A Long Islander, charged as a teenager with plotting to join a branch of al-Qaida to battle against U.S. soldiers, was sentenced Tuesday to 13 years in prison by a judge in federal court in Central Islip.
Justin Kaliebe, now 22, was age 18 when he was arrested in January 2013 at Kennedy Airport while attempting to board a plane to travel to Yemen and fight with al-Qaida in the Arabian Peninsula,
U.S. District Judge Denis Hurley also ordered Kaliebe to serve 20 years supervised release, during which he would be barred from accessing terrorist or criminal organization websites, could not associate with jihadis, and federal officers would be permitted to search his residence.
Kaliebe faced up to 30 years in prison and a lifetime of supervised release.
Kaliebe, who has lived in Babylon and Bay Shore, pleaded guilty in June 2013 to attempting to provide material support to terrorists and attempting to provide material support to a designated foreign terror organization.
“I am not the monster the government says I am ... I never intended to hurt anyone,” Kaliebe said before he was sentenced, pleading with the judge for mercy. “I am so sorry.”
Kaliebe’s attorney, Anthony La Pinta of Hauppauge, argued that his client should get a lenient sentence, as little as 3 years, because of his diminished capacity from a form of autism, a hormonal deficiency that delayed his growth, and he was raised in a disruptive family environment.
In imposing sentence, Judge Hurley said he took into account La Pinta’s arguments, but said Kaliebe’s willingness to go to Yemen and join al-Qaida showed that “he was a very dangerous individual.”
After the sentencing La Pinta said: “I am disappointed and feel that a lesser sentence was warranted. Justin is a harmless young man who had many psychological, medical and personal issues that contributed to his criminal conduct.”
Eastern District Assistant U.S. Attorneys John Durham and Seth Ducharme had argued that Kaliebe was fully aware of his actions and should get at least 24 years in prison. They declined to comment afterward.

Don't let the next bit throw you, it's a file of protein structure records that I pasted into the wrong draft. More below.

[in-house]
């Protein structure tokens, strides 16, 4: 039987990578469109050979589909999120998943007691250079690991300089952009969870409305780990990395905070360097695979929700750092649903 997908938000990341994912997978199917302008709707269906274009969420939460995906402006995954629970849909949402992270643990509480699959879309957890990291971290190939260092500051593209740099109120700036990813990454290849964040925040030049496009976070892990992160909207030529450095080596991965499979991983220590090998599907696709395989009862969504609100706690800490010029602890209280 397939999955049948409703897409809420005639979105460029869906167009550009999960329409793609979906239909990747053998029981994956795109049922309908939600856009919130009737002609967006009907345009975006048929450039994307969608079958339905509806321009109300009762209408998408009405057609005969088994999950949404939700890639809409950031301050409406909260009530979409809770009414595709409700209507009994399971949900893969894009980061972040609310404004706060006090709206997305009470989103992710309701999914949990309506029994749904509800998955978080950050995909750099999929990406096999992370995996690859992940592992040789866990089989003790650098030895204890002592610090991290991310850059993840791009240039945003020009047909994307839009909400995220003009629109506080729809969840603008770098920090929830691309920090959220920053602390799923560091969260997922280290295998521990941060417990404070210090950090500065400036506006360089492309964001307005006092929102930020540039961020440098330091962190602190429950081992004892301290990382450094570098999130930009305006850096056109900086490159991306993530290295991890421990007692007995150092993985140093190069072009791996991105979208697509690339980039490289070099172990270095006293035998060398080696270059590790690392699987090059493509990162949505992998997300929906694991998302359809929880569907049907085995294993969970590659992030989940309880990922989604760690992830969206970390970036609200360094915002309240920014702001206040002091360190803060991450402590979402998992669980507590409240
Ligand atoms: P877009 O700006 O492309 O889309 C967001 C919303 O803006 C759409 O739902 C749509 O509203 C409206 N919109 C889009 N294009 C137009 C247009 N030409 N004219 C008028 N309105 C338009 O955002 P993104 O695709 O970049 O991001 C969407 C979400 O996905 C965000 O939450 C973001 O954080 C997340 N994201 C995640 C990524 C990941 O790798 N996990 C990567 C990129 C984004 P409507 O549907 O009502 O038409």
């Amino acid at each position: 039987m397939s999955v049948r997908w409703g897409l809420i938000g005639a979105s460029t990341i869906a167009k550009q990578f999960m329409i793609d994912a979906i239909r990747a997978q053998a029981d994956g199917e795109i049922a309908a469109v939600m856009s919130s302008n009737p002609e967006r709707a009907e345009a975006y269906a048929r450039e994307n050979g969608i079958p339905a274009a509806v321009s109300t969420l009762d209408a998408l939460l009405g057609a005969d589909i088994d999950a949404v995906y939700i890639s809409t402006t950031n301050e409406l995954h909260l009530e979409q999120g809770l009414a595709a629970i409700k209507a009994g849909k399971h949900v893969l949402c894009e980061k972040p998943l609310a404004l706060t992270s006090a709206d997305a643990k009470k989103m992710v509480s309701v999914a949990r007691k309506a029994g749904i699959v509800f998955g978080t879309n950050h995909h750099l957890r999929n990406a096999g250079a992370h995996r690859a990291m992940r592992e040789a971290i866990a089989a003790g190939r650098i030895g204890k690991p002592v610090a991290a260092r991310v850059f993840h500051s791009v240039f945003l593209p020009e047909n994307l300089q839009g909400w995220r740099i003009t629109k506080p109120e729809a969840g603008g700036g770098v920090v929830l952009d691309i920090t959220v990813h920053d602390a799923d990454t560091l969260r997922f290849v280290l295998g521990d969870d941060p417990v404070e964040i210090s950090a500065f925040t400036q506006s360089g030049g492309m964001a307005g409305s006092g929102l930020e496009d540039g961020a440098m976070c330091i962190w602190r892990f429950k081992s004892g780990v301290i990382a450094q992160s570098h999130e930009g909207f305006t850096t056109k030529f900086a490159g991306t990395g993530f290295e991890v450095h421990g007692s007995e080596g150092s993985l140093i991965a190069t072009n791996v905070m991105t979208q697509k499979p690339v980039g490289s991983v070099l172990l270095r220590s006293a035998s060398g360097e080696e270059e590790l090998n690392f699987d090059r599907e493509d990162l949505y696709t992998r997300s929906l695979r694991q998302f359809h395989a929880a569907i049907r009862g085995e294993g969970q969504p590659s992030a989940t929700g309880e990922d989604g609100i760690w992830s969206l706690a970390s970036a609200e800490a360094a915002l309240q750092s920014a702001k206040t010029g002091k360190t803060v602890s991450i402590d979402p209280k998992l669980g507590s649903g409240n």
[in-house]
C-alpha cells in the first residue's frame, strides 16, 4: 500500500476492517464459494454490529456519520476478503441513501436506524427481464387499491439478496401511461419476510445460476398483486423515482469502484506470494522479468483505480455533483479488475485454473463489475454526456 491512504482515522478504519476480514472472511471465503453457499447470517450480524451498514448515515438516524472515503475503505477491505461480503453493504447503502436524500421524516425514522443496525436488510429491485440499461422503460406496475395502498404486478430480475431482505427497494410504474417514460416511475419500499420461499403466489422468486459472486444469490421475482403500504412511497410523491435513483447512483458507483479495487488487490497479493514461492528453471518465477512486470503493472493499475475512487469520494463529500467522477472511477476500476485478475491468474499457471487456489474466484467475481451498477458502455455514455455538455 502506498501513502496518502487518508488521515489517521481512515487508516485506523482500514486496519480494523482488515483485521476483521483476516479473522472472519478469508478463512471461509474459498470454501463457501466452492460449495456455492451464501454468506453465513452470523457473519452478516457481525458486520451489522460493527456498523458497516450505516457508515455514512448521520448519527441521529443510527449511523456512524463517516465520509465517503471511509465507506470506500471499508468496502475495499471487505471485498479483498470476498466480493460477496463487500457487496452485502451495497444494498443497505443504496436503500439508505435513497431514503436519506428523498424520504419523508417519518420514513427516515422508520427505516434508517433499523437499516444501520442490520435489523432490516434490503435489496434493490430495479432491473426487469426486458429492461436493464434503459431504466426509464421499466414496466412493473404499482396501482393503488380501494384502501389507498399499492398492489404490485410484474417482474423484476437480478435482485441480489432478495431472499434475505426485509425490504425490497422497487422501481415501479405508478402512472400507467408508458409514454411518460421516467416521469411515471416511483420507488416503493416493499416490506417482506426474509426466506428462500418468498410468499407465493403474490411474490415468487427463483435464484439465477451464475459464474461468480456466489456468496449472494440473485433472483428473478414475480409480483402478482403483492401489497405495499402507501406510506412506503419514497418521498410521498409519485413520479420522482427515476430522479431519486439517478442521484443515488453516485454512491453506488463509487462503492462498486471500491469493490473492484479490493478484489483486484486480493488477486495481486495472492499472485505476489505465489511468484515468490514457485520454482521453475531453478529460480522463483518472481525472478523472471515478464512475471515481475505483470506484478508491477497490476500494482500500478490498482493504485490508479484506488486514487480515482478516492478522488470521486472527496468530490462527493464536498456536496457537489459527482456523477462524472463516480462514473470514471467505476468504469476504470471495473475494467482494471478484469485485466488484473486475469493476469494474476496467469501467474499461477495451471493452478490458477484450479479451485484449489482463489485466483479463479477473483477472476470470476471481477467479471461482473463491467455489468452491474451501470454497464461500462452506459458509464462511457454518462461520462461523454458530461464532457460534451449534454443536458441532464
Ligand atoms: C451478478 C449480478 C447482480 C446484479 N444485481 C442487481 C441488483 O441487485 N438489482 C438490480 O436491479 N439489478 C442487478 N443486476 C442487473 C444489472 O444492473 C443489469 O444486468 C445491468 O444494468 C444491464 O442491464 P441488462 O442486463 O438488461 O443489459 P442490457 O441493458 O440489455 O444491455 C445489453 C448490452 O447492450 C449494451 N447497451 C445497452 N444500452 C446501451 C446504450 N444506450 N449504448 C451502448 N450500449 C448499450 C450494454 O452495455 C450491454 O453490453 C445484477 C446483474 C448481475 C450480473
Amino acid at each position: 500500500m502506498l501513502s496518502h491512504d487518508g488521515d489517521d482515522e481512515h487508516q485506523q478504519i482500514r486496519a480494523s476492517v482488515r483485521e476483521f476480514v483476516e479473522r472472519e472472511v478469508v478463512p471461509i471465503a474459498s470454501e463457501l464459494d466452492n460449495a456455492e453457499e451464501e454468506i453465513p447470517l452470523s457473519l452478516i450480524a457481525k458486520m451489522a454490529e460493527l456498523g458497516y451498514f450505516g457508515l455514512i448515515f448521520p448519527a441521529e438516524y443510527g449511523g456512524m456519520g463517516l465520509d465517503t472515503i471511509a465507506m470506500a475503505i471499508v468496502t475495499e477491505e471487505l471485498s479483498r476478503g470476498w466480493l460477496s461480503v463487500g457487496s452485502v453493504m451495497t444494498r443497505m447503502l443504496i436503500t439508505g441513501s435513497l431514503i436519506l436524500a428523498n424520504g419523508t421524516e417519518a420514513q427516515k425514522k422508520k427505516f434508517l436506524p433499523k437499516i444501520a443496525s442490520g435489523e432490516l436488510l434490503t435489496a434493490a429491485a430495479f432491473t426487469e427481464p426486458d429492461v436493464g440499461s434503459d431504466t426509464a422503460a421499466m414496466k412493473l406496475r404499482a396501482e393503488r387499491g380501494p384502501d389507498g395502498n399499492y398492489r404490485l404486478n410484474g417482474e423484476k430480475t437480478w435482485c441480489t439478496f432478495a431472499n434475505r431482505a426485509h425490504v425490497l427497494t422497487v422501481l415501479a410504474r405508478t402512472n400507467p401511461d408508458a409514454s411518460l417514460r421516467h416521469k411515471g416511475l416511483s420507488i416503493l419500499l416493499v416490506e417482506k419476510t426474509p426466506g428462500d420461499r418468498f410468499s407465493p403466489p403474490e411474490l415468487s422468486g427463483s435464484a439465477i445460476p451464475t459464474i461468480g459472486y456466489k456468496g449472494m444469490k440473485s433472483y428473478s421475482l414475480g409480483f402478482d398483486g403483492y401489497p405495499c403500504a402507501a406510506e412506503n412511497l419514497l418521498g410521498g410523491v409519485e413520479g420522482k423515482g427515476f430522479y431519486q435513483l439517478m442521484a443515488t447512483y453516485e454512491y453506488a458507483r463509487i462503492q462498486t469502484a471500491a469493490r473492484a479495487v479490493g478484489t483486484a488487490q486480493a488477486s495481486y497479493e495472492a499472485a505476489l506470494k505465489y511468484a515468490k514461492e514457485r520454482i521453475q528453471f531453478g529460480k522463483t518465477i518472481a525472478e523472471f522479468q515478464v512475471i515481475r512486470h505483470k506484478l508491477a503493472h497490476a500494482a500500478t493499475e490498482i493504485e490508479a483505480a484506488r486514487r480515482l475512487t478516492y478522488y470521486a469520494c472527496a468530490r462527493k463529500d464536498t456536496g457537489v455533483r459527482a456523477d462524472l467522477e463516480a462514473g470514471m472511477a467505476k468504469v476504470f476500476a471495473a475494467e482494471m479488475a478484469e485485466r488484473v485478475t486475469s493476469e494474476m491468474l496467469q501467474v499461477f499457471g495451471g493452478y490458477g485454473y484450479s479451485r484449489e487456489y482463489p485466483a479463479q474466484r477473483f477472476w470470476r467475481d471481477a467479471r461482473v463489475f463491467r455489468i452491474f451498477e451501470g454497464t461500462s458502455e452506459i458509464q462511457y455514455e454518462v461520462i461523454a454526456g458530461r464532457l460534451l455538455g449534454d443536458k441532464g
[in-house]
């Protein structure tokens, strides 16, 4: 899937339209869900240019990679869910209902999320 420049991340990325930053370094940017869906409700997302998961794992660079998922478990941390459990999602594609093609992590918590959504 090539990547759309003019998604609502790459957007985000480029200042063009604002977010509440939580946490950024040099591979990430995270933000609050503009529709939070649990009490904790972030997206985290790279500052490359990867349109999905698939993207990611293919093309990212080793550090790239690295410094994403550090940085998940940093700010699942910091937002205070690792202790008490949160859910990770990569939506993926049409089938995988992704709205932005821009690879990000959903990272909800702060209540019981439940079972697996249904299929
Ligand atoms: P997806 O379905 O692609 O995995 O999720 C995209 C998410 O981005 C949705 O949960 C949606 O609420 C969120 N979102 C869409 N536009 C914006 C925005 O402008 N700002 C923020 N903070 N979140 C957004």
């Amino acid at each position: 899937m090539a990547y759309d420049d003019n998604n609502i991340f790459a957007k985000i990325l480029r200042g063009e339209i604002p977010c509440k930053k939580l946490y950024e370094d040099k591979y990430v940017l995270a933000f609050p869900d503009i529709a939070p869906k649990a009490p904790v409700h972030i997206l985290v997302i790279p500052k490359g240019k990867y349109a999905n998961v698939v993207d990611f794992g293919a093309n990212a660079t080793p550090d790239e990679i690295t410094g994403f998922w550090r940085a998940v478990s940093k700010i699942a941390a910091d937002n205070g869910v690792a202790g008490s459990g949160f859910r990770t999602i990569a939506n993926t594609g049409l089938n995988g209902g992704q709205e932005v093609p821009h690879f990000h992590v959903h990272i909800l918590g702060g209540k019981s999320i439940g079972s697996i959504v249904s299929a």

Durham and Duchrme have noted that several days before Kaliebe was arrested, an undercover agent referring to his planned Yemen trip, said to him: “I want to let you know for the last time ... if you don’t want to do this, you don’t have to,” according to a court transcript. “I’m not going to be mad ... Nobody is going to be mad at you. And you could do ... other ways ... serve God the almighty.”
But Kaliebe replied, the transcript said: “I understand there is a way out, but for me, the only way out is martyrdom ... God the almighty prescribed this for me.”
Both prosecutors and defense attorney presented medical witnesses in pre-sentencing hearings to support their views.
According to court records, Kaliebe, a convert to Islam, was helped in turning to terrorism by listening to lectures on the internet that included those of Anwar al-Awlaki, an American-born cleric and influential spokesman for the organization who was killed by a U.S. drone strike in 2011.
Kaliebe was registered in the Babylon school district during 2012-13, and was enrolled in the BOCES Alternative High School program, the district has said.
An associate of Kaliebe’s, Marcos Alonso Zea of Brentwood, was sentenced to 25 years in prison in 2015 after pleading guilty to obstruction of justice and attempting to provide material support to a foreign terrorist organization.